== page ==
In April 2018, the Office of the United States Trade Representative issued its 2018 Special 301 Report, including a new section highlighting barriers to access within the biopharmaceutical market. The report details the myriad obstacles America’s pharmaceutical and biotechnology innovators are forced to confront in countries around the world, including our largest trading partners, such as Canada. These barriers to market and threats to intellectual property are the key drivers of high costs here in the United States.
The USTR report states:
“In order to promote affordable healthcare for Americans and the innovation to preserve access to the cutting-edge cures and therapies, USTR has been engaging with trading partners to ensure that U.S. owners of IP have a full and fair opportunity to use and profit from their IP.”
The report also makes clear that the Trump administration is working to “ensure robust IP systems and reduce market access barriers to pharmaceutical products and medical devices.” The goal? To ensure “trading partners contribute their fair share to the research and development of new cures and therapies.”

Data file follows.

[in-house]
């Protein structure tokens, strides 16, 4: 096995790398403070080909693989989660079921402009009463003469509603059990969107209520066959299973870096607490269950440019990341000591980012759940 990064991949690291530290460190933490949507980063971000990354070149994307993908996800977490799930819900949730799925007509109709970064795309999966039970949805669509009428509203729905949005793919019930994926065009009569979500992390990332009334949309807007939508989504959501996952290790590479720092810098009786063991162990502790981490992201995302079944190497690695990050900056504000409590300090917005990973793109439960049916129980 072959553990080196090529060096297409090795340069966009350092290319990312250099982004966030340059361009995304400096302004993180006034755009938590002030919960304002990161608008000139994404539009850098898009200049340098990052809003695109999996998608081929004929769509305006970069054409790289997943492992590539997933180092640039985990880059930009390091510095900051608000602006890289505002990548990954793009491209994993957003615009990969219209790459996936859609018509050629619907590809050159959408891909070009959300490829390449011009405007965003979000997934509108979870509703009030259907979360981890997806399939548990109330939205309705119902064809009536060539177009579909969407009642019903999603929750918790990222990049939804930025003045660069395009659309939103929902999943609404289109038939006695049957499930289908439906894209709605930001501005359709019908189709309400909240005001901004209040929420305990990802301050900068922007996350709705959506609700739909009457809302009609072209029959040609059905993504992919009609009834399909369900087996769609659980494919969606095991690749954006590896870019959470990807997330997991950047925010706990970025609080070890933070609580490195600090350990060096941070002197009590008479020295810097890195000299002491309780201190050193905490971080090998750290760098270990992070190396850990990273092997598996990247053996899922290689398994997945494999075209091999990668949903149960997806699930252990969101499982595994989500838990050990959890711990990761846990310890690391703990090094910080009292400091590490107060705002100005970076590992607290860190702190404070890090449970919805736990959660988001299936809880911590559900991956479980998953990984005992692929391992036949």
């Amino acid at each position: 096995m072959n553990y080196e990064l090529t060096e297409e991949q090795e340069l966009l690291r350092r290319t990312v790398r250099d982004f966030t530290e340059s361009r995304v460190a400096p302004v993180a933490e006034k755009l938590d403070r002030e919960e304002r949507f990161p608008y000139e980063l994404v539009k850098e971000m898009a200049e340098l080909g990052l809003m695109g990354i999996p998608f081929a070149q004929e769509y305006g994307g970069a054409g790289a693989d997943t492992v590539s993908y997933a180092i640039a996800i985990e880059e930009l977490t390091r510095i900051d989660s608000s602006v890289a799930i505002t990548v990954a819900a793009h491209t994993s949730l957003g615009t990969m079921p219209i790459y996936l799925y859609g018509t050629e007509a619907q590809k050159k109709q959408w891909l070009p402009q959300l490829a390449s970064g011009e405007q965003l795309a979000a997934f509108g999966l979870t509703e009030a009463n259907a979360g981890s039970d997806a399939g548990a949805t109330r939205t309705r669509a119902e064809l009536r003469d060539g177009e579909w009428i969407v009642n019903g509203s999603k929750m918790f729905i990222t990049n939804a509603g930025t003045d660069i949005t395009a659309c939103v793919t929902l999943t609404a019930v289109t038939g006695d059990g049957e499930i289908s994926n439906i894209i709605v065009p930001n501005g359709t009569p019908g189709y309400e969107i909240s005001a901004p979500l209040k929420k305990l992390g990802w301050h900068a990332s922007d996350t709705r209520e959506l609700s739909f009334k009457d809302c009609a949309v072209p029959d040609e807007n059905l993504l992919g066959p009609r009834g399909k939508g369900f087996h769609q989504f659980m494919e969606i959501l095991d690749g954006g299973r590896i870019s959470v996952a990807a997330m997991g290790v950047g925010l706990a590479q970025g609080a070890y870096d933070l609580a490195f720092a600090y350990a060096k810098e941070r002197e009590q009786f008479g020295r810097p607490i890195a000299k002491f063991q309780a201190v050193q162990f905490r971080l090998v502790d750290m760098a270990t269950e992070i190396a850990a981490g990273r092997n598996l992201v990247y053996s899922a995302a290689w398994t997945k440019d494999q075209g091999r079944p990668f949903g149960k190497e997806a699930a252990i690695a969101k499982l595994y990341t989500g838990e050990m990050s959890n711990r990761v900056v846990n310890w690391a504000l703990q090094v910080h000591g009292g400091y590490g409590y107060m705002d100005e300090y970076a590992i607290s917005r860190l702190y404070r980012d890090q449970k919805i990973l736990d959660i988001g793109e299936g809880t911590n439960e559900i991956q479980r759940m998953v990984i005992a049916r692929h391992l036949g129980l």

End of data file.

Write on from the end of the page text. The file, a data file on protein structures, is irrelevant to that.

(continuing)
Perhaps most importantly, the report highlights the administration’s concerns regarding unfair uses of compulsory licenses — i.e., foreign governments stealing patents from America’s biopharmaceutical companies. It’s the threat of compulsory licensing that forces American companies to sell their products at price-controlled levels in foreign markets, which, again, drives up costs for Americans. The reason why drugs are so cheap in Canada, for instance, is because if an American company refuses to sell its medicine in Canada at the artificially set, government-mandated price, the Canadian government will just take the patent.